A nearby galaxy's odd behaviour has astronomers stumped, with some thinking it might be the result of an epic tussle between two supermassive black holes.
Mrk 1018 can't seem to decide how bright it's meant to be. It's one of 20 known galaxies which has turned the lights up or down, but one of only three which has done it twice.
It was originally classified as a Type 1 galaxy, but was reclassified as a Type 2 after getting a whole light brighter in the years following its discovery in 1974.
It spent three decades shining brightly, but has now been plunged into relative darkness, according to observations taken by the Very Large Telescope in Chile.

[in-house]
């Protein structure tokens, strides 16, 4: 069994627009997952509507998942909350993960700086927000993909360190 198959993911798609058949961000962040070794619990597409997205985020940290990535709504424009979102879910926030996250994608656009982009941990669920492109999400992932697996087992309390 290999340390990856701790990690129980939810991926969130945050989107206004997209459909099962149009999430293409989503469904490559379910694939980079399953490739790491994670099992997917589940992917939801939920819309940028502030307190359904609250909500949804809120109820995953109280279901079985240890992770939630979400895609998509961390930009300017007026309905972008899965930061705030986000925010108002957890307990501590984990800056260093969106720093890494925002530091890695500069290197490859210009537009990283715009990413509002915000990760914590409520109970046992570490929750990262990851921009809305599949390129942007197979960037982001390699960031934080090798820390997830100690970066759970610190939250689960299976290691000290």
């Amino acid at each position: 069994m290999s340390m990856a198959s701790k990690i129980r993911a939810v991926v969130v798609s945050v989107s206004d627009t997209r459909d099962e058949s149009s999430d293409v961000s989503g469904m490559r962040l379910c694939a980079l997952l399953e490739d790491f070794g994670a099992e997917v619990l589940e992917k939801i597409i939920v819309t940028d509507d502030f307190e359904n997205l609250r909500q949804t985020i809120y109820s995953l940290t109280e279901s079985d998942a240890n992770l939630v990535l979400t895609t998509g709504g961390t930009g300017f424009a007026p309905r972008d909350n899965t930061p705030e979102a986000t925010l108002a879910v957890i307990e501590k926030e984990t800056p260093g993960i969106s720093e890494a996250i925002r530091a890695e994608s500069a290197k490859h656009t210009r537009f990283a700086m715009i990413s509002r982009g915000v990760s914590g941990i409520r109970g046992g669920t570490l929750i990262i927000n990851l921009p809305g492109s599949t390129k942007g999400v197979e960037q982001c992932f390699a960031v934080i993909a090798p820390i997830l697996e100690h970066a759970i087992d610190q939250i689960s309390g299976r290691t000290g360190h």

"It is very exciting to look at your data and see something you weren't expecting," says PhD student Rebecca McElroy at the University of Sydney, who first noticed the change.
A bunch of telescopes have since been turned on the galaxy in an effort to find out what's going.
There are two main theories - the first is that the supermassive black hole at the centre of the galaxy is being starved, "drawing in less matter and thus decreasing the brightness of its emission" according to Ms McElroy.
The second is a lot more exciting - that a second supermassive black hole has fallen into the centre of the galaxy, messing with the "normal feeding process" of the original.
"We are very lucky to have caught the transition in time to continue observing it with several telescopes, in many different ways with a variety of instruments available for our follow-up observations," says Dr Bernd Husemann at the European Southern Observatory in Germany.
Mrk 1018 continues to get dimmer as the research goes on.
The latest findings were published in Astronomy & Astrophysics today.